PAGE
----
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HOUSING: Here’s what really caused the bubble

Letter by Randall Hiner, Vashon on Sep. 21, 2010 at 10:11 am with 14 Comments »
September 21, 2010 10:12 am

Re: “Tea party, now for some facts” (letter, 9-17).

The writer states that the elections of 2006 and subsequent committee chairmanships of Barney Frank and Chris Dodd (Financial Services/Banking) led to the economic collapse 15 months later and that President Bush requested that Fannie Mae and Freddie Mac “stop” because “it’s” too risky.

On Jan. 20, 2004, President Bush, at a speech at the Home Builders Convention in Las Vegas, asked Congress to eliminate the down payment requirement for FHA loans. That same day, Bush’s Federal Housing Committee Chairman John Weicher said that “these proposed changes will extend the loans to people with blemished credit.”

Three years later, all 50 states’ attorneys general, led by Eliot Spitzer, penned an editorial to the Washington Post demanding that the federal government police these predatory lenders. The Bush administration’s response was to involve an obscure agency in the Department of the Treasury: the comptroller of the currency. This agency invoked a law from the 1863 National Bank Act, to preempt state predatory lending laws and prevented the states from protecting their citizens from these practices.

When Spitzer opened an investigation into these practices in New York, the OCC filed a federal lawsuit to stop the investigation.

The policies of the Bush administration in conjunction with the largest banks created the housing bubble, then worked tirelessly to ensure the states could do nothing about it or even investigate these practices.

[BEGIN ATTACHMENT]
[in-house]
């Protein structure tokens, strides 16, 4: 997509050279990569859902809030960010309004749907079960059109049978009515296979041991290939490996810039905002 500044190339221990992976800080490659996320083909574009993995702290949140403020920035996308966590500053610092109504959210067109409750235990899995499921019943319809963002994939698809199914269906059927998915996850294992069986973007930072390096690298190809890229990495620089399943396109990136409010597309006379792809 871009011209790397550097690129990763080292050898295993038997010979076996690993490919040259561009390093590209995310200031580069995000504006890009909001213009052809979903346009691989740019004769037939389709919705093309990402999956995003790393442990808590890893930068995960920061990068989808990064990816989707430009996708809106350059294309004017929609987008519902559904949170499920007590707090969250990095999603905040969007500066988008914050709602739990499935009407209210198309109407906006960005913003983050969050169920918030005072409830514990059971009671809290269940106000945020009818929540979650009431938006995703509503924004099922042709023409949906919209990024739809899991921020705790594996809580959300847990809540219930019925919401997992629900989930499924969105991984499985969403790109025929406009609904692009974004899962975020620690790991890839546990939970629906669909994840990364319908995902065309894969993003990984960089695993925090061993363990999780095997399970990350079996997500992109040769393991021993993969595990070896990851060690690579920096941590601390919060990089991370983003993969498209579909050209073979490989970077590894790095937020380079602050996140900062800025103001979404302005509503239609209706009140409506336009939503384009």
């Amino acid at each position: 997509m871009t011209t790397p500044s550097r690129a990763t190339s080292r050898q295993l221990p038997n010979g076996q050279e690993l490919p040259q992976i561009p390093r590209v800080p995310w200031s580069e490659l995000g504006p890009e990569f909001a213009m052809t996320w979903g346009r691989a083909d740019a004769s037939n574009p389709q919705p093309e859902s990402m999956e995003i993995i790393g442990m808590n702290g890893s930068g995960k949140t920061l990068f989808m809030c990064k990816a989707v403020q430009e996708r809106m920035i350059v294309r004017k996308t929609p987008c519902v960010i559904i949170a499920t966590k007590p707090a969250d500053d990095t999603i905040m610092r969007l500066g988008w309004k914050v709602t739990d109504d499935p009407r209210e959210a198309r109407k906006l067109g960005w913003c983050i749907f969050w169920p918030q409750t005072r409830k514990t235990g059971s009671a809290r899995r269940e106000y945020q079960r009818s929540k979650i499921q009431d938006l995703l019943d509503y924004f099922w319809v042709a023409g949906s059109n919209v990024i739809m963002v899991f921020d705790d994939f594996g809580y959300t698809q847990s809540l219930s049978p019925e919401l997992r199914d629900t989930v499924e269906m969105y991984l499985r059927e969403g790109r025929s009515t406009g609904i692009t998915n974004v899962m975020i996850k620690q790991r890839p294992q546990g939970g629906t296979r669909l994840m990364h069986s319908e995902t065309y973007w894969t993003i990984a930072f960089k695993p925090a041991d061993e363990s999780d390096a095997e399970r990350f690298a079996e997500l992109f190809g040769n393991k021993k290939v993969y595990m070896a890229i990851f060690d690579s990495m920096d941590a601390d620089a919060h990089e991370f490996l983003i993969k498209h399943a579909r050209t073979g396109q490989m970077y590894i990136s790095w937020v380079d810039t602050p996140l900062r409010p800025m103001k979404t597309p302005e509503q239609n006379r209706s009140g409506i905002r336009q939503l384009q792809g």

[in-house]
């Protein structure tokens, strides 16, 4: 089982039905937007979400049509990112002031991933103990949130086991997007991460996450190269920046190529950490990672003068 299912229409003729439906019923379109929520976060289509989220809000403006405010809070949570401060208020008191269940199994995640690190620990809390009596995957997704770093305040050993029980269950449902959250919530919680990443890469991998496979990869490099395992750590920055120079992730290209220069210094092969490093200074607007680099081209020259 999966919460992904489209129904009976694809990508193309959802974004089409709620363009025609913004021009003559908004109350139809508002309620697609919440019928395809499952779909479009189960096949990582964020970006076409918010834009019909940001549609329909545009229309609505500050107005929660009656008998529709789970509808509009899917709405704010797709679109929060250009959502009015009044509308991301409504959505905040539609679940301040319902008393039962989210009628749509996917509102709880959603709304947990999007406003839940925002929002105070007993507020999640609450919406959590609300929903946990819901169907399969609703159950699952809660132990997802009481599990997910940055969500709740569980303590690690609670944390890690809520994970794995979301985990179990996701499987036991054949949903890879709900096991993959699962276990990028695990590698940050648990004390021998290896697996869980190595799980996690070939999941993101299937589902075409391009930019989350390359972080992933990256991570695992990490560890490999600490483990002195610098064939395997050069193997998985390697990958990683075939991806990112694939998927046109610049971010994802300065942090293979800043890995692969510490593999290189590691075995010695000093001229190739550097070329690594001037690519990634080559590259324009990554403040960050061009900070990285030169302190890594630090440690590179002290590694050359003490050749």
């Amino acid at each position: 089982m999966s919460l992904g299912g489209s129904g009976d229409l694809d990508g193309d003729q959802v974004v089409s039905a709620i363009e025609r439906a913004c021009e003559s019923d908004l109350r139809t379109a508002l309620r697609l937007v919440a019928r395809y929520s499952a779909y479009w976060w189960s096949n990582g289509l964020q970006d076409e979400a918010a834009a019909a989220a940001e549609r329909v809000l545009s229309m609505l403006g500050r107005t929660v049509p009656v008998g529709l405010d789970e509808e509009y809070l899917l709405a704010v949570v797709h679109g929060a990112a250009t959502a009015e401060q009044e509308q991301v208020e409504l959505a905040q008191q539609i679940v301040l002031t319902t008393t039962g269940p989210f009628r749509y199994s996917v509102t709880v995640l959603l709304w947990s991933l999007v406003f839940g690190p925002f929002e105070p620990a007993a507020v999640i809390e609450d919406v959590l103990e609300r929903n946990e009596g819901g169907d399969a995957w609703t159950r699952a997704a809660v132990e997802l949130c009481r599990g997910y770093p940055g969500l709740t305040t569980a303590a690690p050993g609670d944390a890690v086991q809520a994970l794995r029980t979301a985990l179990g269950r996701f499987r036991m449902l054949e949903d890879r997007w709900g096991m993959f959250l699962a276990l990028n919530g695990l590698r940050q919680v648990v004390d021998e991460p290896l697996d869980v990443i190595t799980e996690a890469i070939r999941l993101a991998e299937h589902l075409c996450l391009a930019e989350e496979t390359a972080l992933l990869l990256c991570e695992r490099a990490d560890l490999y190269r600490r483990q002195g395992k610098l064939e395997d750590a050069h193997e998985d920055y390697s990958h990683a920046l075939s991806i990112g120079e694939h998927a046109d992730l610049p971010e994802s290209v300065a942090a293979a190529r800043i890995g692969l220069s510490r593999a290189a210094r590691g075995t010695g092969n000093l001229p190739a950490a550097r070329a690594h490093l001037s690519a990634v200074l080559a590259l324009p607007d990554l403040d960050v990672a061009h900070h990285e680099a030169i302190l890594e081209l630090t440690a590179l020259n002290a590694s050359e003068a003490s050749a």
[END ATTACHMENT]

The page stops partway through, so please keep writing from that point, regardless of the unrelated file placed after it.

Frank and Dodd could do little about this in the face of a committed administration.

Leave a comment Comments → 14
  1. FreeAmerica says:

    What does the lack of a down payment have to do with credit score or debt to income ratio?

  2. aislander says:

    In other words, the bubble was a government-created monster, bipartisan, but still a creature of government. That’s all I’m sayin’…

    Question: Were the lenders “predatory” if government (as the letter writer said) caused them to make risky loans, and then provided a market for the bad paper so there was no risk to the lenders?

  3. Roncella says:

    Randle, Its you thats living in a Bubble.

  4. Banks don”t do risky loans unless coerced and rewarded by the guvment.

    You can thank your federal guvment for this colossal banking disaster.

    And you want to trust your health care to this den of thieves?

  5. Yes, the accurate but the full version goes back to the Reagan Administration when subprime loans became legal,then the Clinton Administration and the repeal of Glass-Steagal.

  6. Sumner401 says:

    The Govt. didn’t and can’t “make” or “force” a bank or lender to make bad loans, period.
    The incentive for doing that came with the repeal of Glass-steagal, which allowed the lenders to ‘sell’ their debt on wall street with a new ‘product’ the credit default swap.

    That is what caused the bubble., deregulation.

  7. Sumner401 you nailed it right on the head. If banks, and other lending institutions, were forced to go back to the days when they had to keep loans they made on their books then you can bet they’d be a lot more careful about who they lent their money to. Once a lender sells their debt why should they care if it ever gets paid back or not?

  8. This can not be. All these government programs and regulations passed by Congresses and Administrations of both parties caused the bubble?

    I guess all those folks who insisted that it was caused by laissez faire economics were wrong – again.

  9. Great letter Randall. The following was published in 2008. It goes to show you how urban legends persist among those who cannot face the truth.